The Magazine

Filibuster Again! And Again!

May 19, 2003, Vol. 8, No. 35 • By TERRY EASTLAND, FOR THE EDITORS
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SIX TIMES NOW Senate Democrats have blocked a vote on Miguel Estrada's nomination to the U.S. Court of Appeals for the District of Columbia. And twice Senate Democrats have blocked a vote on Priscilla Owen's nomination to the U.S. Court of Appeals for the Fifth Circuit. Republicans are outraged by the filibusters. And they are outrageous. But permit us to invite the Democrats to stay their stupid course: Filibuster again! And again!

Okay, if you're Miguel or Priscilla or Carolyn Kuhl, a Ninth Circuit nominee who may be the next to be filibustered, it's no fun watching Republicans move to cut off debate and then seeing Democrats again muster more than the 40 votes needed (a supermajority of 60 being necessary under Senate rules to end debate) to keep you from being voted on. Which is to say from being confirmed, since you know just as the rest of the world does that there is a Senate majority that includes the few sensible Democrats still remaining in the upper chamber, like Zell Miller of Georgia, who would say yes if only the roll were called.

But if the Democrats are going to persist in what Sen. Russell Feingold has conceded is "an extreme step," then by all means the nominees should allow, and the Republican Senate should create, opportunities for them to be extreme. Majority Leader Bill Frist: Keep calling those cloture votes. And you Democrats: Keep voting no.

Is there any better way to publicize the message about "Democratic obstruction on judges" (a principal Republican talking point) than by repeated votes by Senate minorities made up exclusively of Democrats that prevent Senate majorities from approving the president's nominees? Keep in mind that we're not talking here about less visible means of obstruction. We're not talking about what the Democratic-run Judiciary Committee did in 2001-02 --when it failed to hold, or unreasonably delayed, hearings, or when it held a hearing but declined to vote on the nominee. No, here we're talking about quite public blocking actions--recorded votes. If the Democrats keep committing them, the Republicans should gleefully advertise them throughout the country.

Right now, the Republicans are trying to find ways to fix "the broken confirmation process" (another Republican talking point). Some Republicans have suggested that the president should sue filibustering Democrats on account of the Appointments Clause injury he is suffering by not having his nominees voted on; or that Estrada or Owen should complain because of some (unspecified) injury they have endured by not being voted on; or that some Republican senators should file a suit, since they are part of a majority that would confirm but for the bad Dems, and that therefore they are being denied their constitutional "right to consent," a right found somewhere in the spilt ink between the lines of the original text. Of course, any judge worth his clerk would throw out any such lawsuit on the understanding that the Senate should work out its own rules. Speaking of which, the Republicans do have lots of ways to change the rules so as to overcome or prevent filibusters of nominations, and there is a good proposal or two among them. But no changes in Senate rules can be made except by a two-thirds vote--an even bigger hill to climb.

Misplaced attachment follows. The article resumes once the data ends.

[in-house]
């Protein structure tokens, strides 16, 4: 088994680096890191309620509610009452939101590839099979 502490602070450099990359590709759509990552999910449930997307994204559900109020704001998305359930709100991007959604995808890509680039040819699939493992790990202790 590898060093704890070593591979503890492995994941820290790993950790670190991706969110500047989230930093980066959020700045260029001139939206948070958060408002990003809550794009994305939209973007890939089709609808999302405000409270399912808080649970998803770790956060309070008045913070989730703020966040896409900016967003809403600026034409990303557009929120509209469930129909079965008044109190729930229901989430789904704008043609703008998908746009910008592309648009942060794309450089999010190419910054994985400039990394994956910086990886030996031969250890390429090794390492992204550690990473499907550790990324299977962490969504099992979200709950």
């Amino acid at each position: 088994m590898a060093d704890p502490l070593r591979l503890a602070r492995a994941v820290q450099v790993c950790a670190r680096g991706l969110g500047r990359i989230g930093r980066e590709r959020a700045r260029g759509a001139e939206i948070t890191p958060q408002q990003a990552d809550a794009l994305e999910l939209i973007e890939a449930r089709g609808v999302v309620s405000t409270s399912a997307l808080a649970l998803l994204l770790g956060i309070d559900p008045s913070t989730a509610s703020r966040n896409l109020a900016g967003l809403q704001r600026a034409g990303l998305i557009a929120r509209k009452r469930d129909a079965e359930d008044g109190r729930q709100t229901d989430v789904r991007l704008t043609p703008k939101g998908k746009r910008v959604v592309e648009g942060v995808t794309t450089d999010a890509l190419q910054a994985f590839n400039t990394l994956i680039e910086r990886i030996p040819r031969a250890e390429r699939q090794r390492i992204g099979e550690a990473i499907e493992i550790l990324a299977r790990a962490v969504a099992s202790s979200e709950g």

The truth is that there is no way other than ordinary politics truly to "fix" the process. Not incidentally, the Senate Republican leadership could force the Democrats to conduct a real filibuster--marathon, stay-up-all-night sessions like those of yesteryear. That might fix the process real quick. A larger Republican majority--obtained through electoral politics--could also fix the process. Consider that a majority of 56 Republicans--five more than now--is all that would be needed (since four Democrats would join them) to force a vote on the Estrada nomination.

The chief utility, we suppose, of the loud search for ways to "fix" the process is to draw media attention to the Democrats' extremism. And of course the Republicans know that. (Maybe that's why they haven't forced a classic filibuster.) The wonder is that the Democrats seem clueless about the degree to which their blocking votes on nominees could hurt their chances for retaking the Senate in 2004.

Have they not seen, have they not heard, that in 2002 Republicans won the Senate in part because Bush made the Democrats' treatment of his nominees an issue? "And I'll tell you another big issue, . . ." he said on election eve in Missouri. "I have a responsibility to name good people to the bench. I've named a lot of really good people . . . but the bunch running the Senate [the Democrats] has done a lousy job on my nominees."